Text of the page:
The private-sector takeover of our higher ed system is, in Carey’s telling, just like any other buyout operation: a righteous quest for maximized returns, underwritten by the mandate to eliminate archaic inefficiencies and other stubborn obstacles to market conquest. The bricks-and-mortar university has become a bloated, corrupt, “rickety edifice,” one that deserves to be “trampled into dust” and replaced by online courses, video lectures, chat rooms, and assignments graded by computers. MOOCs will soon supplant our obsolete “cathedrals of learning,” transforming college education from a scarce, expensive luxury into a commodity available to everyone free of charge. Today’s nail-biting college admissions scramble will become a vestige of the Dark Ages. In the gleaming digital future, gaining admission to MIT will be as easy as setting up a Facebook account. Click! You’re in!
Carey declares that America’s obsolete “hybrid” universities have failed because they tried to do three tasks simultaneously: conduct research, impart practical skills, and teach the liberal arts. Well, yeah. He never bothers to explain just why these goals are incompatible; even the most choleric critics of the American university would have to concede that it has managed to carry out all three tasks for a very long time.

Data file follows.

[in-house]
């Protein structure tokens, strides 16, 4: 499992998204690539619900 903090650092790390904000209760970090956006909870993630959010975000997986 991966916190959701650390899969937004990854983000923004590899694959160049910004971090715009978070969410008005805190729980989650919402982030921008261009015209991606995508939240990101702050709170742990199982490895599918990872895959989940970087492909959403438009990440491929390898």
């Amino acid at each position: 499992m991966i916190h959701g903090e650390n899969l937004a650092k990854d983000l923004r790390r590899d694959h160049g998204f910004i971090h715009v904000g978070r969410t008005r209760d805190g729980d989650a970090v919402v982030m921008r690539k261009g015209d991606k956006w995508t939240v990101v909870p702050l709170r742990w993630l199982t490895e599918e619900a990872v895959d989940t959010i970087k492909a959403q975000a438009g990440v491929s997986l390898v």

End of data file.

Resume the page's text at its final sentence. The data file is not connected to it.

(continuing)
But as Carey sees things from his think tank perch, time-serving scholars are the stubborn foes of innovation. Professors strive to advance their own careers by publishing research, which leads them to neglect and even disdain teaching. He charges repeatedly that professors “have no training in teaching,” and so, presumably, are incapable of conveying knowledge to students. In fact, many faculty members do prize teaching, especially those at smaller colleges; the large research universities that do not esteem or reward good teaching are precisely the ones that seem most likely to crowd out competitors in the online scramble for MOOC students.
But Kevin Carey relishes hanging with the hip young Silicon Valley software engineers and venture capitalists busily reprogramming higher education. Tech entrepreneurs are “laid back,” wear hoodies and yellow sneakers to work, dine at trendy restaurants, and zip from place to place by clicking the Uber app on their smartphones. Professors are plodding dullards mired in esoteric research who can’t find the light switch. Carey giddily anticipates the imminent Day of Judgment, when online learning tosses these fossils out of their cushy, overpaid jobs. The demise of the humanities is of no great concern. Anything that fails to shore up the glittering truisms of cyberdemocracy is expendable.